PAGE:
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Wicked Vintage

This Halloween, find bewitching, one-of-a-kind costumes at these eight local secondhand shops.

Housing Works.  

74 Fifth Ave., nr. 13th St.; 212-243-2292;
This kitschy Greenwich Village shop is a 40-year-old institution, known for its Hawaiian shirts, baggy tie-string overalls, and every dress-up piece imaginable (including Gatsby-type men’s vests, lingerie, capes, and astronaut jumpsuits). The proprietors collect costumes all year long, and the store is frequently a one-stop shop for Burning Man attendees, burlesque performers, stylists, and filmmakers. Ask about the colorful stock of 1,500 retro felted hats.
Best for: Military outfits, which make up an entire section of the store (net tank tops and camouflage pants, shirts, and jackets).

JB b.o.r.n. Vintage Boutique
57 E. 125th St., at Madison Ave., second fl.; 212-722-3706;
Jonathan Bodrick is Harlem’s self-described “minister of fashion, curator of style,” with an eclectic second-floor shop that fuses top-tier designers (Chanel, Christian Dior, Comme des Garçons) and classic Americana (Gap, Levi’s) — all eponymously “borrowed, old, refurbished, and new.” Bodrick is somewhat of a neighborhood celeb, after starring in FYI Network’s B.O.R.N. to Style makeover show, and his designs have won the costume contest at Red Rooster’s Halloween bash. Shop here before the retail space closes at the end of the month, when Bodrick will move to the building’s fourth floor and offer private styling and consulting services.
Best for: Chic, sexy witches and warlocks (sequined black dresses, tuxedos, and thick fishnet face masks by local designer Katerina Lankova).

Angela’s Vintage
26 Second Ave., nr. First St.; 212-475-0101;
Sophisticated, reasonably priced clothing rotates three times a week at this East Village boutique, which sources hard-to-find gems from dealers throughout the U.S. Shop the narrow space for a trove of vintage Yves Saint Laurent and Valentino, and keep an open mind for the owner’s revered old-school honesty. It’s high-class here; T-shirts and jeans are a rarity.
Best for: The Mad Men vixen (luxe dresses in evening lace, floral patterns, Hungarian embroidery, and tribal prints).

524 Third Ave., at 12th St., Brooklyn; 347-457-6011;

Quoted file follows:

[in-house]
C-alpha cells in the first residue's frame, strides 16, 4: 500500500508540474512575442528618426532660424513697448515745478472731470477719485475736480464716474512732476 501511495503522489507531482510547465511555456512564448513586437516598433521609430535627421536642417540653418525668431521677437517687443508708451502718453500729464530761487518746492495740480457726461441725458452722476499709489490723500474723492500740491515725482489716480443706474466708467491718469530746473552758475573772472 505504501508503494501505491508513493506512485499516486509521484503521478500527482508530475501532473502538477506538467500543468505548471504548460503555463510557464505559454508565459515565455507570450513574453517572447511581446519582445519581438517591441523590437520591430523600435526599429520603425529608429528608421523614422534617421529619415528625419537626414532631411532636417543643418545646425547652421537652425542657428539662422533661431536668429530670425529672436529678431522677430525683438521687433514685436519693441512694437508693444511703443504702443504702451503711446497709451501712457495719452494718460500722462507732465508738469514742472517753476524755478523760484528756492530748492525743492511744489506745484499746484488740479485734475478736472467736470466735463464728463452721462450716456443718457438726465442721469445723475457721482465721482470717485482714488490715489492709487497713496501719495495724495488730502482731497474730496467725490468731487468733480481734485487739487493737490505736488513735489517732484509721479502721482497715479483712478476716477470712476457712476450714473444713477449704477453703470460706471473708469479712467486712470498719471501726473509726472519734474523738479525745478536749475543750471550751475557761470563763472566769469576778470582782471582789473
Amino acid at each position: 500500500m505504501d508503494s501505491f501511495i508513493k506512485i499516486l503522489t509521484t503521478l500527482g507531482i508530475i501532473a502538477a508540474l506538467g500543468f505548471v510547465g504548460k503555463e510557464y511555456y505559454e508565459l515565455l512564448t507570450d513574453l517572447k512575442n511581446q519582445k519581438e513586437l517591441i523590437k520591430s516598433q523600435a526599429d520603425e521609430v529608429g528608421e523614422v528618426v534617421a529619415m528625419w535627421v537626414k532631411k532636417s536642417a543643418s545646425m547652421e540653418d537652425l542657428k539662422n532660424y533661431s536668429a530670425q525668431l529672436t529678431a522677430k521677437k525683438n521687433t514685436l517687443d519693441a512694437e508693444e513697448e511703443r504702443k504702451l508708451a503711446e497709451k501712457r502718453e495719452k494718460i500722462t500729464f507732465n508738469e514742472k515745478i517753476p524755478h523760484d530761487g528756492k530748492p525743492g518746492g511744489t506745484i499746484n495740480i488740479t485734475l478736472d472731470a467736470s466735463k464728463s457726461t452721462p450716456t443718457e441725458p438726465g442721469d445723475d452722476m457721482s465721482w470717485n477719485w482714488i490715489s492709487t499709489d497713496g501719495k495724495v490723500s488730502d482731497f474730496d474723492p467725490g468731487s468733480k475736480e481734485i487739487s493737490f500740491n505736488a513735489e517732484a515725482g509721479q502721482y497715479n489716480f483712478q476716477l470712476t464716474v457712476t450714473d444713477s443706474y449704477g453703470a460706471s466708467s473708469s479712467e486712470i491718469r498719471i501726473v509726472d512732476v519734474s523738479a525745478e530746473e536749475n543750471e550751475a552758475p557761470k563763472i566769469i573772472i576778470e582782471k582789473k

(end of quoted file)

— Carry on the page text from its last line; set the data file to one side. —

This whimsical boutique caters to Gowanus artists with a quirky sensibility rooted in owner Ramses Carranza’s decade of experience as a Moschino stylist at Saks Fifth Avenue. Shop for avant-garde clothing like lamé dresses and faux-fur coats (all carefully refurbished and rebuttoned by Carranza), plus early-Americana finds including old cameras and cocktail glasses.
Best for: Mid-century kitsch (Hawaiian caftans, a reversible zebra coat, a double-breasted leather suit).

People of 2morrow
65 Franklin St., at Banker St., Brooklyn; 718-383-4402;
This fashion-conscious secondhand store is a high-end bohemian haven, merchandised like an airy living room with burning Brazilian incense, decorative plants, and global music. You’ll find ceramics, candles, and jewelry by local artists, vintage and gently used clothing, and fair-trade worldly goods like Indian textiles.
Best for: Power-diva get-ups (For flappers: fringed gowns, mink shawls, and small beaded satchels; for the Diana Ross–wannabes: high-waisted jeans, bell-bottoms, and platform shoes).

Beacon’s Closet
10 W. 13th St., nr. Fifth Ave.; 917-261-4863;
Students from the New School and FIT frequent this secondhand store near Union Square, where most clothing is priced under $100. You’ll find vintage and modern goods – classic Chelsea boots, velvet capes, Victorian gloves – and plenty of high-end designer labels like Alexander Wang and Diane von Furstenberg.
Best for: ’70s whimsy (colorfully printed dresses, men’s polyester button-down shirts).

Housing Works
202 E. 77th St., nr. Third Ave.; 212-772-8461;
The nonprofit has a dozen thrift shops throughout the city that frequently auction their glitziest designer pieces online (, raising funds to fight HIV/AIDS and homelessness. At the Upper East Side location, you’ll find labels like Louis Vuitton and Céline, many of them donated by ritzy locals.
Best for: The masked bullfighter (feathered and leather masks, gold-fringed black velour jackets with shimmering sleeves).

L Train Vintage
1377 Dekalb Ave., nr. Wilson Ave., Bushwick; 718-443-6940;
This Bushwick store’s vast selection of (privately sourced) funky vintage clothing spans two floors. The impressive variety of low-priced puffy, padded ’80s jackets and gaudy prom dresses make up for a scarcity of haute designers.
Best for: John Hughes throwbacks (acid-washed denim jeans and blazers, nylon jackets).